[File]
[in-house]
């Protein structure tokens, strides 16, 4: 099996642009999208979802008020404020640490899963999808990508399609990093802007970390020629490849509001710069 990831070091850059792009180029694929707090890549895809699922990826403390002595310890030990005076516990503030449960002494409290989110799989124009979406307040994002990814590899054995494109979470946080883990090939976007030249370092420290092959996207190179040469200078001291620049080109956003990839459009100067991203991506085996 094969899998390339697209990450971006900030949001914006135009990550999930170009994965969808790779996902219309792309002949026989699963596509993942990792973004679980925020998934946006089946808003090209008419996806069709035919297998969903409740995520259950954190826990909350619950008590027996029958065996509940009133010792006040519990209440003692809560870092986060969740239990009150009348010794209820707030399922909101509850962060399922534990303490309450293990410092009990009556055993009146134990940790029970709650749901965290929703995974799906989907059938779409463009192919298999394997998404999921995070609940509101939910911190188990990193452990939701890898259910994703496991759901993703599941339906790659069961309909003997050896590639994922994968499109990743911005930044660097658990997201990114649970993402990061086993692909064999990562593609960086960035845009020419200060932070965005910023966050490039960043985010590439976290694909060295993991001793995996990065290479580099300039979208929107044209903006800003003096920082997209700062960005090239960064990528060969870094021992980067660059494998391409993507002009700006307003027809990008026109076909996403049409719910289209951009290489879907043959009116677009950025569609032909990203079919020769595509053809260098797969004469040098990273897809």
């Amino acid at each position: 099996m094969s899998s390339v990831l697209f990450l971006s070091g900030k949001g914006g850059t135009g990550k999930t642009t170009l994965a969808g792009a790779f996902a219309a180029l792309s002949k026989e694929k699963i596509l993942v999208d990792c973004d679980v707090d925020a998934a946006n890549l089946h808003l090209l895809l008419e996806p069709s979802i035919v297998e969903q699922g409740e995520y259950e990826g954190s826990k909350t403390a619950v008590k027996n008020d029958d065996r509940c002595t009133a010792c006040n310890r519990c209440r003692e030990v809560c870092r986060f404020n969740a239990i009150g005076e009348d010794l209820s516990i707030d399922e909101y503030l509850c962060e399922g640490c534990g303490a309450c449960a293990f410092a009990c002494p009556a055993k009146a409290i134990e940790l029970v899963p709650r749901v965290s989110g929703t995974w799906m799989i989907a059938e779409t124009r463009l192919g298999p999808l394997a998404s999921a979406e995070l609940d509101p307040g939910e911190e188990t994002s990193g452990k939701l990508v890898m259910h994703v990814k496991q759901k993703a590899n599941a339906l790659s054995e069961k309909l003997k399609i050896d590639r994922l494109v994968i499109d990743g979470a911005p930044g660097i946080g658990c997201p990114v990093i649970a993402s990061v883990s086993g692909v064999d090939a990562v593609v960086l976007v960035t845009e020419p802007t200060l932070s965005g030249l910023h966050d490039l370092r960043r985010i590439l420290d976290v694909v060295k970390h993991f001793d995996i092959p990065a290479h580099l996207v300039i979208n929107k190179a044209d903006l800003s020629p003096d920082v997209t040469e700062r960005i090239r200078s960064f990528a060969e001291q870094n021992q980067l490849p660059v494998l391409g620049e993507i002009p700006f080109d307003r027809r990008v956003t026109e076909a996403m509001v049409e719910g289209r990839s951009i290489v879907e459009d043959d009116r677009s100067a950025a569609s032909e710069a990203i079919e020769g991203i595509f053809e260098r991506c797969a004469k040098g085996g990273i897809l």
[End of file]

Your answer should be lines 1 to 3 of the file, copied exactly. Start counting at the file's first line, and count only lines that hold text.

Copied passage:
[in-house]
């Protein structure tokens, strides 16, 4: 099996642009999208979802008020404020640490899963999808990508399609990093802007970390020629490849509001710069 990831070091850059792009180029694929707090890549895809699922990826403390002595310890030990005076516990503030449960002494409290989110799989124009979406307040994002990814590899054995494109979470946080883990090939976007030249370092420290092959996207190179040469200078001291620049080109956003990839459009100067991203991506085996 094969899998390339697209990450971006900030949001914006135009990550999930170009994965969808790779996902219309792309002949026989699963596509993942990792973004679980925020998934946006089946808003090209008419996806069709035919297998969903409740995520259950954190826990909350619950008590027996029958065996509940009133010792006040519990209440003692809560870092986060969740239990009150009348010794209820707030399922909101509850962060399922534990303490309450293990410092009990009556055993009146134990940790029970709650749901965290929703995974799906989907059938779409463009192919298999394997998404999921995070609940509101939910911190188990990193452990939701890898259910994703496991759901993703599941339906790659069961309909003997050896590639994922994968499109990743911005930044660097658990997201990114649970993402990061086993692909064999990562593609960086960035845009020419200060932070965005910023966050490039960043985010590439976290694909060295993991001793995996990065290479580099300039979208929107044209903006800003003096920082997209700062960005090239960064990528060969870094021992980067660059494998391409993507002009700006307003027809990008026109076909996403049409719910289209951009290489879907043959009116677009950025569609032909990203079919020769595509053809260098797969004469040098990273897809």
């Amino acid at each position: 099996m094969s899998s390339v990831l697209f990450l971006s070091g900030k949001g914006g850059t135009g990550k999930t642009t170009l994965a969808g792009a790779f996902a219309a180029l792309s002949k026989e694929k699963i596509l993942v999208d990792c973004d679980v707090d925020a998934a946006n890549l089946h808003l090209l895809l008419e996806p069709s979802i035919v297998e969903q699922g409740e995520y259950e990826g954190s826990k909350t403390a619950v008590k027996n008020d029958d065996r509940c002595t009133a010792c006040n310890r519990c209440r003692e030990v809560c870092r986060f404020n969740a239990i009150g005076e009348d010794l209820s516990i707030d399922e909101y503030l509850c962060e399922g640490c534990g303490a309450c449960a293990f410092a009990c002494p009556a055993k009146a409290i134990e940790l029970v899963p709650r749901v965290s989110g929703t995974w799906m799989i989907a059938e779409t124009r463009l192919g298999p999808l394997a998404s999921a979406e995070l609940d509101p307040g939910e911190e188990t994002s990193g452990k939701l990508v890898m259910h994703v990814k496991q759901k993703a590899n599941a339906l790659s054995e069961k309909l003997k399609i050896d590639r994922l494109v994968i499109d990743g979470a911005p930044g660097i946080g658990c997201p990114v990093i649970a993402s990061v883990s086993g692909v064999d090939a990562v593609v960086l976007v960035t845009e020419p802007t200060l932070s965005g030249l910023h966050d490039l370092r960043r985010i590439l420290d976290v694909v060295k970390h993991f001793d995996i092959p990065a290479h580099l996207v300039i979208n929107k190179a044209d903006l800003s020629p003096d920082v997209t040469e700062r960005i090239r200078s960064f990528a060969e001291q870094n021992q980067l490849p660059v494998l391409g620049e993507i002009p700006f080109d307003r027809r990008v956003t026109e076909a996403m509001v049409e719910g289209r990839s951009i290489v879907e459009d043959d009116r677009s100067a950025a569609s032909e710069a990203i079919e020769g991203i595509f053809e260098r991506c797969a004469k040098g085996g990273i897809l």